WRITTEN BY DAN SALVA
Our expectation of companies has shifted in a relatively short period of time. Today, we demand a level of transparency that decades before would have been unheard of. We expect to have the curtain pulled back and to see the inner workings. And we expect organizations to communicate with us more frequently – openly and honestly.
The cautionary tale
The rapid expansion of the digital channels created the catalyst for this monumental shift. Today, we demand transparency from all organizations. Perhaps the most vivid demonstration of this is WikiLeaks. The site has shed light on everything from the questionable dealings of major corporations to wrongdoings in our government.
Even though wide-spread use of the internet has been around for more than two decades, WikiLeaks shows us that we’re still grappling with putting transparency in to practice.
There are a couple factors that have driven this rise in the demand for transparency. First, the accessibility of information has exploded. The digital channels have opened up an unprecedented range of sources for us. Furthermore, any of us can become one of those sources as we report on the success and failings of an organization across the social channels.
Second, the speed of information has contributed to the change. Our interconnectedness has accelerated information gathering. What use to take investigative reporters months to piece together can now be revealed with a Google search or two. There is simply nowhere to hide. This environment has raised our expectations for openness and sharing among the companies that we engage with. Transparency is not a ‘nice-to-have’. Today it is the price to play.
The good news
In the old days, it took a leader with incredible fortitude to endure the possible repercussions of adopting transparency as a way of operating. He or she would surely get pressure from the board. And although transparency offers many benefits, it also can make an organization more vulnerable to criticism from everyone from consumers to activists. On top of all that, it has the potential to expose a company's strategy, proprietary information, and more to all competition. It’s no surprise it wasn’t readily adopted.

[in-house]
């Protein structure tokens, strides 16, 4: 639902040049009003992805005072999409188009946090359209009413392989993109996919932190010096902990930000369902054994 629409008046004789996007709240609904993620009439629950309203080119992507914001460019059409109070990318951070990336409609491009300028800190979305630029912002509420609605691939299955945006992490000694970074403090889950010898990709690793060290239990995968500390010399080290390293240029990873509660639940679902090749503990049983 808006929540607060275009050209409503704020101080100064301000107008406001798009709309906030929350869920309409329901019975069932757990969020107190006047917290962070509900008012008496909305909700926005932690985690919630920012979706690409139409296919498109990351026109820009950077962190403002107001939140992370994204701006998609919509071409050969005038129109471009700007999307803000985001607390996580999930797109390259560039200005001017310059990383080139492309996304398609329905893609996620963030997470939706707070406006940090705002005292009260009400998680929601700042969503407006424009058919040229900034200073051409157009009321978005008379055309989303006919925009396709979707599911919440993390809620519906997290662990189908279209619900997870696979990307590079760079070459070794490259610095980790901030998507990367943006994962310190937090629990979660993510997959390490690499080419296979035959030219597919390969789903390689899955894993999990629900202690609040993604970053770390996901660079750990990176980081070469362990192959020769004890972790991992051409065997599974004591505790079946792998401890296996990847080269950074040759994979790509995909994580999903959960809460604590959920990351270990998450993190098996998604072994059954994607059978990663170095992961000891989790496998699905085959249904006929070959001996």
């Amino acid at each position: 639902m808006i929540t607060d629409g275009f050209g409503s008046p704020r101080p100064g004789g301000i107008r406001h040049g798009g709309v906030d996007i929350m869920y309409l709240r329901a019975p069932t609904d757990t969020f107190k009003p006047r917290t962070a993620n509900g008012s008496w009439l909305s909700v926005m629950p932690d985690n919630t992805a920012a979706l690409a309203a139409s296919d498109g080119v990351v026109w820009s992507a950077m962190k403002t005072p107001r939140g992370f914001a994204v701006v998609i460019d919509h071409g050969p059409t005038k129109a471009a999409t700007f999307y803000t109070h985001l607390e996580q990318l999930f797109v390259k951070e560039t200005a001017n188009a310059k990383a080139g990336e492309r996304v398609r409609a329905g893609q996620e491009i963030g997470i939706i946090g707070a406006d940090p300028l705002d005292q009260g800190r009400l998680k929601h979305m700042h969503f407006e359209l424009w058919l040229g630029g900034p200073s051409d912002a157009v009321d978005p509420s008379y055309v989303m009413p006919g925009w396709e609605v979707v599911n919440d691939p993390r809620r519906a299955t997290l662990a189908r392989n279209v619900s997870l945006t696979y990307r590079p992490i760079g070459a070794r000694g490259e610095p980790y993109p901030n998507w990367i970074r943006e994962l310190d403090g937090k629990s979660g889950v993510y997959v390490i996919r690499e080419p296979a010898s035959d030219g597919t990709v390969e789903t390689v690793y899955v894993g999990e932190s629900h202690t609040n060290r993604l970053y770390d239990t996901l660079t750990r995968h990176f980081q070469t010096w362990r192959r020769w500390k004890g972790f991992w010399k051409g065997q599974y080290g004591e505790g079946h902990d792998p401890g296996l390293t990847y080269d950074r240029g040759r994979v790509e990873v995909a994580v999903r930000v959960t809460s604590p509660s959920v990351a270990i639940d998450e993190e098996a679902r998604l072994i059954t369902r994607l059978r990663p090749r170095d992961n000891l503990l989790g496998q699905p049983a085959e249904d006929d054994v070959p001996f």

Today, there is little choice. Organizations must become more transparent because of the access to and acceleration of information.
So you’re probably asking, “This is good news?” In a word, yes. The decision to adopt transparency has largely been taken out of our hands, We must become transparent. There is no need to agonize over the decision. There is less work in having to convince directors. There is a sense of relief that comes from knowing that we don’t have to wrestle with the decision. We have to be transparent. Of course, it’s not all unicorns and rainbows. For example, our competition may now have a view into our organization that they didn’t have before. That puts an increased demand on our need to innovate to stay competitive. But that should be viewed as a healthy thing. While it may cause some short-term discomfort, it is a winning habit for any organization in the long run.
Ultimately, the new expectation of transparency causes us to be better. We can’t be lazy (because everyone’s watching.) And we can’t sweep the mistakes under the rug. We have to own up to our missteps. But look at the entity that we’re describing. Look at the qualities we’re calling out. Honesty, diligence, forthrightness, innovation, and more. Doesn’t that sound like someone you’d like to be friends with? Or someone you’d like to work with?
Doesn’t that sound like something we’d all like to strive for?
Dan Salva is a co-founder of Will & Grail, with more than three decades of experience in brand marketing and developing and implementing go-to-market strategies. He can be reached at firstname.lastname@example.org.